The agricultural sector covers 34% of the total employment in Indonesia in 2014, larger than those employed in services, and second only to industry sector. In estimation, this amounts to more than fifty million people - a significant share of the Indonesian workforce. Unfortunately, most of them live below the poverty line or just slightly above it. In rice-producing districts such as Indramayu in West Java, landless farm workers earn only about IDR 300,000 per month and small-scale farmers make less than IDR 600,000 per month from farm work. Limited job opportunities in the villages, poor irrigation systems, and unpredictable weather are among the factors that add to rural predicaments. Consequently, people in the villages choose to migrate into cities, indicated by the decreasing percentage of rural population compared to the total population in the country, from 50% in 2010 to just 46% in 2015.
To address this situation, the government allocates funds that enable farmers to buy seeds, fertilizers, and rice at subsidized prices. However, government agencies acknowledge that this support is ineffective. Despite their hefty annual state budget of IDR 52 trillion, the subsidized products are of low quality and their poor distribution systems leading to black market activities. Only the rich, well-connected farmers take advantage of these subsidies.
As poor farmers and farm workers struggle with their low-income, more targeted support programs such as conditional cash transfers (Program Keluarga Harapan/PKH) and financial assistance for healthcare (Kartu Indonesia Sehat/KIS) and education (Kartu Indonesia Pintar/KIP) are recommended. These programs can be more effective as they directly address recipients with insufficient earnings to cover their healthcare and education expenses. Meanwhile, agricultural insurance programs for rice farmers (Asuransi Usaha Tani Padi/AUTP) can help them by alleviating their income losses due to harvest failures. However, these programs are currently unable to reach their objectives due to budget restraints as their funds are less than half of the farm subsidies.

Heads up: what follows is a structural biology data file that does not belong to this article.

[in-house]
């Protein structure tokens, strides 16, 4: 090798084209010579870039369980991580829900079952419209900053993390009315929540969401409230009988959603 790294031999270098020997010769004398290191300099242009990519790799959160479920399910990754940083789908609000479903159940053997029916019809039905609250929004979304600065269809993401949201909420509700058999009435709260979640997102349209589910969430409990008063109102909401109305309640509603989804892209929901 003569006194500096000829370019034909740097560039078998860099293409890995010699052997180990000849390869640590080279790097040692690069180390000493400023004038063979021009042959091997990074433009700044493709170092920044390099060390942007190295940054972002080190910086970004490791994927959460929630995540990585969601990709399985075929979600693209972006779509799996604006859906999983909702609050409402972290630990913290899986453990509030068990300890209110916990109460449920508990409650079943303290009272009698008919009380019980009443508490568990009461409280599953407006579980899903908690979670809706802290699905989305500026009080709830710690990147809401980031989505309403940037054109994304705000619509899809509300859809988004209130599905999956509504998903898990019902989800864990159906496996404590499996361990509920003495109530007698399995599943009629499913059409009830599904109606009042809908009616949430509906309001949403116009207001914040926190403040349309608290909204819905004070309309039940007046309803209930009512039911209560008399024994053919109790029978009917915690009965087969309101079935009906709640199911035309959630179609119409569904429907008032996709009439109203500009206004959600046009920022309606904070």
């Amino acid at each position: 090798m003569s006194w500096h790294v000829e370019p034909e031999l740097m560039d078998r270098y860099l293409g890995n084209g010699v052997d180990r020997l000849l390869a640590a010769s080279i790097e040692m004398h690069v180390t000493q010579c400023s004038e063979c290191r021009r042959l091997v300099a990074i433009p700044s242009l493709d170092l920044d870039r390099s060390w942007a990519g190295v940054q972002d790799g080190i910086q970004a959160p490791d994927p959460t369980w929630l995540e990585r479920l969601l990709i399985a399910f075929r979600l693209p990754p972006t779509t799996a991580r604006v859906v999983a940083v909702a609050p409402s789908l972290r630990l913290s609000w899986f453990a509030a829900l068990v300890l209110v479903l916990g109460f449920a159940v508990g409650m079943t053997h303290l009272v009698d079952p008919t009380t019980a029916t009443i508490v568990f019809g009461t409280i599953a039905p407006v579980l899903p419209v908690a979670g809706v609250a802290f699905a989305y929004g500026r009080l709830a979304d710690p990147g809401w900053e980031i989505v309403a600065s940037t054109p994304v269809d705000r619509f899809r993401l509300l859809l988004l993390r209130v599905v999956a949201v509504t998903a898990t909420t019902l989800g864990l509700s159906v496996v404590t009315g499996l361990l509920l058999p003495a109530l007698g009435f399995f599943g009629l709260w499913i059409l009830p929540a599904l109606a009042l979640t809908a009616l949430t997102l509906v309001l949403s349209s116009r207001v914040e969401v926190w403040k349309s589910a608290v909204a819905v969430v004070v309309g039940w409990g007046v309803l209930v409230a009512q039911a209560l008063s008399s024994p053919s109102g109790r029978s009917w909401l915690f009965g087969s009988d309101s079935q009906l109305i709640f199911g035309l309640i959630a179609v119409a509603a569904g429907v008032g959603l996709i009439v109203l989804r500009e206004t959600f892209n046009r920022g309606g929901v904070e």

There are three possible solutions: firstly, the government may reallocate funds, from ineffective and costly farm subsidies to the more targeted and effective PKH, KIS, KIP, and AUTP schemes. These programs have greater impact on people’s livelihood and reducing farmers’ risk of income losses. This approach will require a paradigm shift, in which the government must improve public awareness that the subsidies only benefit the wealthy farmers. Secondly, once the budget of PKH, KIS, KIP, and AUTP increases, their coverage can be expanded along with an improvement of their targeting efforts and the infrastructure of the support systems. Thirdly, the government may develop their insurance policy as a tool to protect the farmers of various food crops against the risk of harvest failures. The insurance benefits must be clearly communicated to the farmers, the processes involved must be simplified, and the coverage to remote areas must be expanded in partnership with private insurance firms that maintain a wide network of branches and agents.